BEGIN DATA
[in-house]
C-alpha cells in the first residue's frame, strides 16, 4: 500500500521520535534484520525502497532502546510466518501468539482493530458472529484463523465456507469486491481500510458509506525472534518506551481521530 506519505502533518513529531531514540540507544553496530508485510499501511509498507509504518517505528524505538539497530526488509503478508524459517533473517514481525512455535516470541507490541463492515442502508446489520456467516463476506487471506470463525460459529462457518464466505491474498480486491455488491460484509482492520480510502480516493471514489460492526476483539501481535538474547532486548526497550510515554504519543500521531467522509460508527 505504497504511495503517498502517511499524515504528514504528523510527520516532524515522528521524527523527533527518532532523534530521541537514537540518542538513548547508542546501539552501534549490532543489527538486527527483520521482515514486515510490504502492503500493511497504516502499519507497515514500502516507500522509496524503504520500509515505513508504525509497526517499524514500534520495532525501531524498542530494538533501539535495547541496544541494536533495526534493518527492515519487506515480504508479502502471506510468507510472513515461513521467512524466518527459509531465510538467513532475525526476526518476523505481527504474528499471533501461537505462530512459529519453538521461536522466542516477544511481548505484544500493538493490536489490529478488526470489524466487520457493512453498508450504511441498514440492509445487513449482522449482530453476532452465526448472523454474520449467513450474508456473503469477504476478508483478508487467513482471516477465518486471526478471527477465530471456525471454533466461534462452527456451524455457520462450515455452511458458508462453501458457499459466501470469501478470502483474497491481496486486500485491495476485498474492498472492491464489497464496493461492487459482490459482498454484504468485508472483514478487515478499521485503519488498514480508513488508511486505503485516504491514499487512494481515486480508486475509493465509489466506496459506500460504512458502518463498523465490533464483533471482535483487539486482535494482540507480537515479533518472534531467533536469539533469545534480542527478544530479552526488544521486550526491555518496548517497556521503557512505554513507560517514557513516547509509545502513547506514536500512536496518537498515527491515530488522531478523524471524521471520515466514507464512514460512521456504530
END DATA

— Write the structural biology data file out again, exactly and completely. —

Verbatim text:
[in-house]
C-alpha cells in the first residue's frame, strides 16, 4: 500500500521520535534484520525502497532502546510466518501468539482493530458472529484463523465456507469486491481500510458509506525472534518506551481521530 506519505502533518513529531531514540540507544553496530508485510499501511509498507509504518517505528524505538539497530526488509503478508524459517533473517514481525512455535516470541507490541463492515442502508446489520456467516463476506487471506470463525460459529462457518464466505491474498480486491455488491460484509482492520480510502480516493471514489460492526476483539501481535538474547532486548526497550510515554504519543500521531467522509460508527 505504497504511495503517498502517511499524515504528514504528523510527520516532524515522528521524527523527533527518532532523534530521541537514537540518542538513548547508542546501539552501534549490532543489527538486527527483520521482515514486515510490504502492503500493511497504516502499519507497515514500502516507500522509496524503504520500509515505513508504525509497526517499524514500534520495532525501531524498542530494538533501539535495547541496544541494536533495526534493518527492515519487506515480504508479502502471506510468507510472513515461513521467512524466518527459509531465510538467513532475525526476526518476523505481527504474528499471533501461537505462530512459529519453538521461536522466542516477544511481548505484544500493538493490536489490529478488526470489524466487520457493512453498508450504511441498514440492509445487513449482522449482530453476532452465526448472523454474520449467513450474508456473503469477504476478508483478508487467513482471516477465518486471526478471527477465530471456525471454533466461534462452527456451524455457520462450515455452511458458508462453501458457499459466501470469501478470502483474497491481496486486500485491495476485498474492498472492491464489497464496493461492487459482490459482498454484504468485508472483514478487515478499521485503519488498514480508513488508511486505503485516504491514499487512494481515486480508486475509493465509489466506496459506500460504512458502518463498523465490533464483533471482535483487539486482535494482540507480537515479533518472534531467533536469539533469545534480542527478544530479552526488544521486550526491555518496548517497556521503557512505554513507560517514557513516547509509545502513547506514536500512536496518537498515527491515530488522531478523524471524521471520515466514507464512514460512521456504530